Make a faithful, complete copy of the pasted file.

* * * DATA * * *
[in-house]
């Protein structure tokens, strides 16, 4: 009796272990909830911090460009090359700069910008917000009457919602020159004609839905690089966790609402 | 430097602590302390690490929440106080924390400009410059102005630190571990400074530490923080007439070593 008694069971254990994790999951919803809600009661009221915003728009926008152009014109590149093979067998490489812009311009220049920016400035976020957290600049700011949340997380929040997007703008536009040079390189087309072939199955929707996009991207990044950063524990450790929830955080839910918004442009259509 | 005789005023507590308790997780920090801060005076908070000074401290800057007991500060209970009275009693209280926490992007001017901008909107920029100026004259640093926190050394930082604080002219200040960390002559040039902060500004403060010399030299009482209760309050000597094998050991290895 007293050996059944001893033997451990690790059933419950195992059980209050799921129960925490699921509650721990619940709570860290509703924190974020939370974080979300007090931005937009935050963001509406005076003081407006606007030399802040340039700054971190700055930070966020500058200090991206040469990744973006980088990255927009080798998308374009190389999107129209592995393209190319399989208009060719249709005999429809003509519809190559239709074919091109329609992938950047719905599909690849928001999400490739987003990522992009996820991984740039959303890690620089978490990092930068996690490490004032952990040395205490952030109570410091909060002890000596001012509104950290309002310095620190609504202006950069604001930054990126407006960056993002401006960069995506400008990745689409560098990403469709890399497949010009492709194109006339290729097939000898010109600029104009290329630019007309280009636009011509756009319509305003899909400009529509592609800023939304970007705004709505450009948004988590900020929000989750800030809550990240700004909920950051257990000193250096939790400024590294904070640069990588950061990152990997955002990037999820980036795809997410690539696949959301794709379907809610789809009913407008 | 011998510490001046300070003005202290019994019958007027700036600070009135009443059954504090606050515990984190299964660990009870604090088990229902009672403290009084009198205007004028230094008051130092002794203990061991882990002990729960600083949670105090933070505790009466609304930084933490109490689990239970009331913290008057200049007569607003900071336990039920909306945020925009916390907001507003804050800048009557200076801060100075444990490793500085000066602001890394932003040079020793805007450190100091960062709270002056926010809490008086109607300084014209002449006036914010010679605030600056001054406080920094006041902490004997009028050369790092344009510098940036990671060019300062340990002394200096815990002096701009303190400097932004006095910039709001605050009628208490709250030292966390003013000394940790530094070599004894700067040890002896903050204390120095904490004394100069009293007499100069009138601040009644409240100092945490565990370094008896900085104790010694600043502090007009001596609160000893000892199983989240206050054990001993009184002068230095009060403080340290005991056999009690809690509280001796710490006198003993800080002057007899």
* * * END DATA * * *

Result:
[in-house]
């Protein structure tokens, strides 16, 4: 009796272990909830911090460009090359700069910008917000009457919602020159004609839905690089966790609402 | 430097602590302390690490929440106080924390400009410059102005630190571990400074530490923080007439070593 008694069971254990994790999951919803809600009661009221915003728009926008152009014109590149093979067998490489812009311009220049920016400035976020957290600049700011949340997380929040997007703008536009040079390189087309072939199955929707996009991207990044950063524990450790929830955080839910918004442009259509 | 005789005023507590308790997780920090801060005076908070000074401290800057007991500060209970009275009693209280926490992007001017901008909107920029100026004259640093926190050394930082604080002219200040960390002559040039902060500004403060010399030299009482209760309050000597094998050991290895 007293050996059944001893033997451990690790059933419950195992059980209050799921129960925490699921509650721990619940709570860290509703924190974020939370974080979300007090931005937009935050963001509406005076003081407006606007030399802040340039700054971190700055930070966020500058200090991206040469990744973006980088990255927009080798998308374009190389999107129209592995393209190319399989208009060719249709005999429809003509519809190559239709074919091109329609992938950047719905599909690849928001999400490739987003990522992009996820991984740039959303890690620089978490990092930068996690490490004032952990040395205490952030109570410091909060002890000596001012509104950290309002310095620190609504202006950069604001930054990126407006960056993002401006960069995506400008990745689409560098990403469709890399497949010009492709194109006339290729097939000898010109600029104009290329630019007309280009636009011509756009319509305003899909400009529509592609800023939304970007705004709505450009948004988590900020929000989750800030809550990240700004909920950051257990000193250096939790400024590294904070640069990588950061990152990997955002990037999820980036795809997410690539696949959301794709379907809610789809009913407008 | 011998510490001046300070003005202290019994019958007027700036600070009135009443059954504090606050515990984190299964660990009870604090088990229902009672403290009084009198205007004028230094008051130092002794203990061991882990002990729960600083949670105090933070505790009466609304930084933490109490689990239970009331913290008057200049007569607003900071336990039920909306945020925009916390907001507003804050800048009557200076801060100075444990490793500085000066602001890394932003040079020793805007450190100091960062709270002056926010809490008086109607300084014209002449006036914010010679605030600056001054406080920094006041902490004997009028050369790092344009510098940036990671060019300062340990002394200096815990002096701009303190400097932004006095910039709001605050009628208490709250030292966390003013000394940790530094070599004894700067040890002896903050204390120095904490004394100069009293007499100069009138601040009644409240100092945490565990370094008896900085104790010694600043502090007009001596609160000893000892199983989240206050054990001993009184002068230095009060403080340290005991056999009690809690509280001796710490006198003993800080002057007899």